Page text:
This is a fairly long-winded way of saying that I’m thankful to the people who are out there protesting and continuing to fight for justice that is long overdue in this country. My partner and I attended a clean-up effort on Lake St. in Minneapolis, and it was heartening to see so many people who care about our neighbors in these cities. However, my anxiety ran high being out in public for the first time in months, so potentially exposed to my own undoing.

The week before our world change completely again for the umpteenth time this year, my first paycheck cleared from my new job, and I received my second one as well. It’s a popular saying in open-source that there are many ways to contribute – through time, effort, documentation, etc. At the end of the day, if you don’t want to or are unable to contribute in those ways, the last thing you can do is donate money. I want to play a part in affecting change in this country, and I also recognize that I am scared for my health. So, I opted to donate. It literally is the least someone can do, and I hope that if you’re reading this, and you feel like you want to help out, but you’re scared too, I hope you’ll consider researching BIPOC businesses and movements and making a financial contribution. In the meantime, I want to give you a head-start.

These are the organizations I donated to in May and June:

There are tons more organizations and people that you can give to. Donating (and volunteering, and shopping, etc.) is personal, and that’s why it’s important to do your own research. Here are a few more links that could be potentially helpful for you as you consider ways in which you can contribute to these efforts:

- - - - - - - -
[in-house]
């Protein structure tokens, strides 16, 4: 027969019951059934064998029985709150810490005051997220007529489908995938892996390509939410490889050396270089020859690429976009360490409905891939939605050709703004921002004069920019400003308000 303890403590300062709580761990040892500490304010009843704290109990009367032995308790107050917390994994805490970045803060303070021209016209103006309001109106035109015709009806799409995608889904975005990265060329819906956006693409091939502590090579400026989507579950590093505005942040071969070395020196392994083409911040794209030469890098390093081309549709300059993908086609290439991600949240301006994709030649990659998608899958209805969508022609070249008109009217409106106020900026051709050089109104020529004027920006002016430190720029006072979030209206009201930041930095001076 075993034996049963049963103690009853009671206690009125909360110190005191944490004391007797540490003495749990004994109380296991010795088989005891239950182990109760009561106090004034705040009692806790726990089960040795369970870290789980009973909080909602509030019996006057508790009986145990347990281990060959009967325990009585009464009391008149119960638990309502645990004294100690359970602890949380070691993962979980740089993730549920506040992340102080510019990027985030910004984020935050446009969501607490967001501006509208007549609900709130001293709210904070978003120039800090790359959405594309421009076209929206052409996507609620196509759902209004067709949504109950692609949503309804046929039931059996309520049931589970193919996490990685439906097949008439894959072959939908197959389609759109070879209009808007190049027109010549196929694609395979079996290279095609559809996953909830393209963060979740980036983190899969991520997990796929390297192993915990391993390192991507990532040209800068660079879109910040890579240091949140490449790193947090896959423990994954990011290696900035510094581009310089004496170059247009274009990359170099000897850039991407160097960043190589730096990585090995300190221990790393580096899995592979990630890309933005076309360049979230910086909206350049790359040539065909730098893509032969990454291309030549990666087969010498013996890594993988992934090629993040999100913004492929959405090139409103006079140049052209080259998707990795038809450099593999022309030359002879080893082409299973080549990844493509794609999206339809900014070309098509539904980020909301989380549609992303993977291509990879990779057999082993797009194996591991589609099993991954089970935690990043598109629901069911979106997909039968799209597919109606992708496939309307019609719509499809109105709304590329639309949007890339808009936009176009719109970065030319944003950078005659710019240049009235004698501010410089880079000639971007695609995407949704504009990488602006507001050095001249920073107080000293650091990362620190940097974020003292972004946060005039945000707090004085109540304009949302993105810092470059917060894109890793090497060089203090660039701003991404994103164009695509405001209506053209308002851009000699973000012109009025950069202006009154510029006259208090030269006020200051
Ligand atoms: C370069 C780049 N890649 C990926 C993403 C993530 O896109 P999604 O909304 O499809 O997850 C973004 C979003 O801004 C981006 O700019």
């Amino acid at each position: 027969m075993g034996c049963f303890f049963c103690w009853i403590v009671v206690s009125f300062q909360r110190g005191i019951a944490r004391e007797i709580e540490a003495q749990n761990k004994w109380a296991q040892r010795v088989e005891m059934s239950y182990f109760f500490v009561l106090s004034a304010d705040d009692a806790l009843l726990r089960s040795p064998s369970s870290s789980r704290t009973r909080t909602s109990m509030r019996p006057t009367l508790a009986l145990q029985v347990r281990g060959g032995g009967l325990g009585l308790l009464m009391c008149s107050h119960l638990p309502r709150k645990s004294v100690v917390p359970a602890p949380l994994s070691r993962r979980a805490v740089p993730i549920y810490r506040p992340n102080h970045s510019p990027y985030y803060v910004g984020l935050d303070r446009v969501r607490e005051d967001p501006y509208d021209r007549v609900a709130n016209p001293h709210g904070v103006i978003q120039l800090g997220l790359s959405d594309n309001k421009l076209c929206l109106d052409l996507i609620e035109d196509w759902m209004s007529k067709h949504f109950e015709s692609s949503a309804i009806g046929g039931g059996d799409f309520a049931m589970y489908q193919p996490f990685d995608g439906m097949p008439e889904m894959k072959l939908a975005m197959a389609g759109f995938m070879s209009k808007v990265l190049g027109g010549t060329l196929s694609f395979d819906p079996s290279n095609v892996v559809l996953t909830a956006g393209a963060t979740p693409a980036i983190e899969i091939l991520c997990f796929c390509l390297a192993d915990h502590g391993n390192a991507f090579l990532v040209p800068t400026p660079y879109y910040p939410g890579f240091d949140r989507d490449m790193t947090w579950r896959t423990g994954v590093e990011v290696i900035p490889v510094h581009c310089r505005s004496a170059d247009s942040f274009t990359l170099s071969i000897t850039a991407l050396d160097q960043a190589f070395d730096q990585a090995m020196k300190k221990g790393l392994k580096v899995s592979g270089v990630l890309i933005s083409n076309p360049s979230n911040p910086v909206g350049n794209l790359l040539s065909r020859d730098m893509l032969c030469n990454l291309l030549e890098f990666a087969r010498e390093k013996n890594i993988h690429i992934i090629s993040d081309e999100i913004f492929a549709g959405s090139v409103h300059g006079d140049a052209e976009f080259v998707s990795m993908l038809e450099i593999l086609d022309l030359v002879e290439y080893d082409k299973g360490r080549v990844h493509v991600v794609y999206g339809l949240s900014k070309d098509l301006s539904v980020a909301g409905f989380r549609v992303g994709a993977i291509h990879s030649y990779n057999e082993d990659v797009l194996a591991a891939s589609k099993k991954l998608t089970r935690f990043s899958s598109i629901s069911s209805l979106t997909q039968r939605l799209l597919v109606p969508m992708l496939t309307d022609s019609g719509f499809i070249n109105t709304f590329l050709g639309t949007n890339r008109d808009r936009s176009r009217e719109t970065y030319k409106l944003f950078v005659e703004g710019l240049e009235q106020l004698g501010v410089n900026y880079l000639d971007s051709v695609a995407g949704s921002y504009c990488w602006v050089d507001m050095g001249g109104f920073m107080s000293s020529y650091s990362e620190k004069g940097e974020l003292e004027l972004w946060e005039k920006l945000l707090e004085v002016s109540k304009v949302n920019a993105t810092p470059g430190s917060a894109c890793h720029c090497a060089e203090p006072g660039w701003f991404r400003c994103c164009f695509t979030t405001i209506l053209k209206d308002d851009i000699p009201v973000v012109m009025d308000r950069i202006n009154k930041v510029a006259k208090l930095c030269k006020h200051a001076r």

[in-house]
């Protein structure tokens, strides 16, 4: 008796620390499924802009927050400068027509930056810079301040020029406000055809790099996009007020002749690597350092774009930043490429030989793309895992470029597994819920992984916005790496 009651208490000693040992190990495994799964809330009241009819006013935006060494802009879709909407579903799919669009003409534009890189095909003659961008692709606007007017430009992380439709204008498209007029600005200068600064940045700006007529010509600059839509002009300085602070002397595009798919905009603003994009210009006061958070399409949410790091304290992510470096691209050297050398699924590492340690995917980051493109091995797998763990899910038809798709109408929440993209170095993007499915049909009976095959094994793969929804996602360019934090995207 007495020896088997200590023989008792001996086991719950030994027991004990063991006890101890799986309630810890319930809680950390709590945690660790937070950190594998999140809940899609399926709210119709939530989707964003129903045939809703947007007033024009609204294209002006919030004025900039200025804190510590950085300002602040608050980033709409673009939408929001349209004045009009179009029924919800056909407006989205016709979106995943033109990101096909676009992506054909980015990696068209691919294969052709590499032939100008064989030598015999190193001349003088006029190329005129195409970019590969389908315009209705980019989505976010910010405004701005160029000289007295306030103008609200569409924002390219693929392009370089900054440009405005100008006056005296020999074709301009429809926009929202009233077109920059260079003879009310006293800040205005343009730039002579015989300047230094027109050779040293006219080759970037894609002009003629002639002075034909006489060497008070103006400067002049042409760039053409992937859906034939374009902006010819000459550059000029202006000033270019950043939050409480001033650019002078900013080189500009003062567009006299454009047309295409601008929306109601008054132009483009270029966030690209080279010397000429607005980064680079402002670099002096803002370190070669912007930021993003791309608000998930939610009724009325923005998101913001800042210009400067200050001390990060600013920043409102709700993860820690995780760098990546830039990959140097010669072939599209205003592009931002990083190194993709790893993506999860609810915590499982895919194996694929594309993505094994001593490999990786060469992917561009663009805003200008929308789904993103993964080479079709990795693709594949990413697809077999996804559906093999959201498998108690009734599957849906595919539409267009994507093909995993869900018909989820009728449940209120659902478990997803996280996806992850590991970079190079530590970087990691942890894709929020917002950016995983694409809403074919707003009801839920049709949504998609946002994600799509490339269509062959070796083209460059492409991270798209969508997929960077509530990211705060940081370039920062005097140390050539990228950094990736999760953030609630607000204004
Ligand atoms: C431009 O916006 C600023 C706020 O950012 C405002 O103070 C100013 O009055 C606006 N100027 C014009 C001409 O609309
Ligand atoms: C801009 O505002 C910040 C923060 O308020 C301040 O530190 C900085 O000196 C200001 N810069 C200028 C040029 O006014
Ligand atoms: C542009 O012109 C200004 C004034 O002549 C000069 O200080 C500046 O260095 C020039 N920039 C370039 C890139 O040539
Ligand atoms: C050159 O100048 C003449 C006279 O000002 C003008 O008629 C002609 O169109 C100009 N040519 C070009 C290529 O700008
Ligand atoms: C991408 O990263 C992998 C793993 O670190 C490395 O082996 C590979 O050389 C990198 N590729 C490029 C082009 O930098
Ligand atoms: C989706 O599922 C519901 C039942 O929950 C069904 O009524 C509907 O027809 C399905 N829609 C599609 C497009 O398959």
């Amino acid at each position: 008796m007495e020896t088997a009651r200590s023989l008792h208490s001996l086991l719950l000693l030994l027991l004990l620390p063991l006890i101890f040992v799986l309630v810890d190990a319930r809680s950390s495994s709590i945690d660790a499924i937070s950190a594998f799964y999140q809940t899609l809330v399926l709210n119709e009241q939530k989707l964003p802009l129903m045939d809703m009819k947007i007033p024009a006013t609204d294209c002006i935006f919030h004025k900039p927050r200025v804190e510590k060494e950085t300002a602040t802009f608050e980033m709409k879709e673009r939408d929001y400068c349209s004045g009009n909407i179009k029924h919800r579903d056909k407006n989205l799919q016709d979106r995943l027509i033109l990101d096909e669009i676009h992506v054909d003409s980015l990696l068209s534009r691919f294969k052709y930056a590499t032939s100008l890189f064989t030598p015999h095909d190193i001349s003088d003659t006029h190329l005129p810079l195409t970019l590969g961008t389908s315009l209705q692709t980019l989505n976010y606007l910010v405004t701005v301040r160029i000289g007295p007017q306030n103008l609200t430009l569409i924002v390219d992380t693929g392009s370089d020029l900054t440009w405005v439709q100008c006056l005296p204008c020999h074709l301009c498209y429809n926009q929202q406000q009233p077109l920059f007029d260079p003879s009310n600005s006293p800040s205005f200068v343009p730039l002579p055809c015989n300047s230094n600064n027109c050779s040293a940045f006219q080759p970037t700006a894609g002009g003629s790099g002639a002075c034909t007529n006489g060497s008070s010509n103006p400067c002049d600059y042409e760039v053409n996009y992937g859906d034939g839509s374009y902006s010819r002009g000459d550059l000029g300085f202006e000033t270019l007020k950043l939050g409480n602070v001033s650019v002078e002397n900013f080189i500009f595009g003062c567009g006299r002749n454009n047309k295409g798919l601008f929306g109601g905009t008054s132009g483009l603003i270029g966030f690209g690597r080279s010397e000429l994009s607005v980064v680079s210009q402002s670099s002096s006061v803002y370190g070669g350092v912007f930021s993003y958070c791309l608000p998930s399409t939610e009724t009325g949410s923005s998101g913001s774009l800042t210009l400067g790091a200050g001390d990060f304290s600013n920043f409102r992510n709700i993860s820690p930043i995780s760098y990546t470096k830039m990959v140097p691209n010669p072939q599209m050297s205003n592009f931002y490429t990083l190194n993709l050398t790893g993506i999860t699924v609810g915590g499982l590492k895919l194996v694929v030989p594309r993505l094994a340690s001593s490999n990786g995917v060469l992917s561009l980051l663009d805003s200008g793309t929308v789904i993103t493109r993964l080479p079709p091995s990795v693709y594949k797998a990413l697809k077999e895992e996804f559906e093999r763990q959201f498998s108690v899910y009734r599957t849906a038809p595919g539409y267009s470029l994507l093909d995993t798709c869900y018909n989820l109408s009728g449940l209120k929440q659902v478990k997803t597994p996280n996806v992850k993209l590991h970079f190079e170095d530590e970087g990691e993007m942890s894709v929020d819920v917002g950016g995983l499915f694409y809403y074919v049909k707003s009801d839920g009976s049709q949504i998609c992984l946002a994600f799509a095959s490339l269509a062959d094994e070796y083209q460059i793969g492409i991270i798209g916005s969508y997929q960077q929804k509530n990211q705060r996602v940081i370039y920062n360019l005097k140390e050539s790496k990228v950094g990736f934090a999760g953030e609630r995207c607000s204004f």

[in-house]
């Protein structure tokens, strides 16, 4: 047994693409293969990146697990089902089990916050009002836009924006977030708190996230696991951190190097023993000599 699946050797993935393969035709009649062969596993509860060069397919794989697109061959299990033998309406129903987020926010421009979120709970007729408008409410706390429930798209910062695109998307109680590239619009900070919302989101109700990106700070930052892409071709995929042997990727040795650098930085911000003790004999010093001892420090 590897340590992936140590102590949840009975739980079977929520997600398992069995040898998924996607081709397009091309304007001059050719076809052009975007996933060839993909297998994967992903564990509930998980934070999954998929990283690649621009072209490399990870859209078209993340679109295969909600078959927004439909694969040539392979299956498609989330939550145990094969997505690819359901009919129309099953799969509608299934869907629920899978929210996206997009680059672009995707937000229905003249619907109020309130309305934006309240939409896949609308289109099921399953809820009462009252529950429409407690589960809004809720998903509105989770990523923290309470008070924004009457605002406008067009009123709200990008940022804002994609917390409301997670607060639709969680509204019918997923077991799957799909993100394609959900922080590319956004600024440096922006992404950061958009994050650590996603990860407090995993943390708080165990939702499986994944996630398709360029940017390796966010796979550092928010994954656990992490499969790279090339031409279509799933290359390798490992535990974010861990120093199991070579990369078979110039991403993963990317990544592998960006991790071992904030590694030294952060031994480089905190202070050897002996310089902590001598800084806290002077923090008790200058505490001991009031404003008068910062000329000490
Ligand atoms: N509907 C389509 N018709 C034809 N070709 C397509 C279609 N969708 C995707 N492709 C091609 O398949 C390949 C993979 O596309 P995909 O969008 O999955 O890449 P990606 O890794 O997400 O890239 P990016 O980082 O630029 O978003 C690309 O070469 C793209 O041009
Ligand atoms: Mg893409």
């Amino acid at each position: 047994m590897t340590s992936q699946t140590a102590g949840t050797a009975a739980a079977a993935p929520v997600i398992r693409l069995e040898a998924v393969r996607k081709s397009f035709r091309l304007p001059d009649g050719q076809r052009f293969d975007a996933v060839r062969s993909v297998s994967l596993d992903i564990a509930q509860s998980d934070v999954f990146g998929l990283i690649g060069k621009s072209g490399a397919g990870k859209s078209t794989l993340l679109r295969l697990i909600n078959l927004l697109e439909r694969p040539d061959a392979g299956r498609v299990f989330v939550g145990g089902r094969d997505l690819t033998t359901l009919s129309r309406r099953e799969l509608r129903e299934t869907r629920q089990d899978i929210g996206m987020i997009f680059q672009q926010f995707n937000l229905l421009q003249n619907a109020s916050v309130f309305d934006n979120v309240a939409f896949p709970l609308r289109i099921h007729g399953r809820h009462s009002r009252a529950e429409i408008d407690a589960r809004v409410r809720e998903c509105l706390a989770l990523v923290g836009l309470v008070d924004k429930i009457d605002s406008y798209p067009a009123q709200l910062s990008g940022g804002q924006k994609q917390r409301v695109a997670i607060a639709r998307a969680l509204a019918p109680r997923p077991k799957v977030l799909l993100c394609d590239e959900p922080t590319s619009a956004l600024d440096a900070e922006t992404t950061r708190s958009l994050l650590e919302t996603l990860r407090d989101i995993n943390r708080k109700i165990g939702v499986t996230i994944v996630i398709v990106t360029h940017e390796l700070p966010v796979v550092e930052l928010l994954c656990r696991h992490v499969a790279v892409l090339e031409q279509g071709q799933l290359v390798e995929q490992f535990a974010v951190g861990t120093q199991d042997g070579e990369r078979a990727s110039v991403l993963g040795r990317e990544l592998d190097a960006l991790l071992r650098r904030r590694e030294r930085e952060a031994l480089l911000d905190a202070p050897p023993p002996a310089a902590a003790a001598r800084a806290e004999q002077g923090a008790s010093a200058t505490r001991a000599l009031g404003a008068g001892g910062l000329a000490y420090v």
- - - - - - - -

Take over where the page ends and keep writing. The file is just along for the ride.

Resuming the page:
• PB Resources – resources for activism, learning, and donation.
  • Amplify Black – an online directory of Black-owned businesses and organizations.
  • Black Lives Matter – information about petitions, current protests, resources, and places to donate.

If you choose to donate, recurring donations are always more helpful to organizations than one-time payments. It gives them a sense of their continuing monthly income, and allows for better long-term forecasting and planning.

Unfortunately, all of my donations in the last month-plus have been one-time, as I wasn’t sure yet what my own ongoing income situation would look like. In my last update, I announced that I’d started a new job; in this one, I’m announcing that I’ve left that job, as I came to understand that it just wasn’t what I was looking for. I’m in the process of applying and interviewing at a few different companies, and once I land somewhere new, I intend to set up several recurring monthly payments to some of the organizations above. I hope you’ll consider doing the same.

We’re all in this together. If you’re reading this, stay safe, wear a mask, fight injustice, and hold me and one another accountable to do the right thing.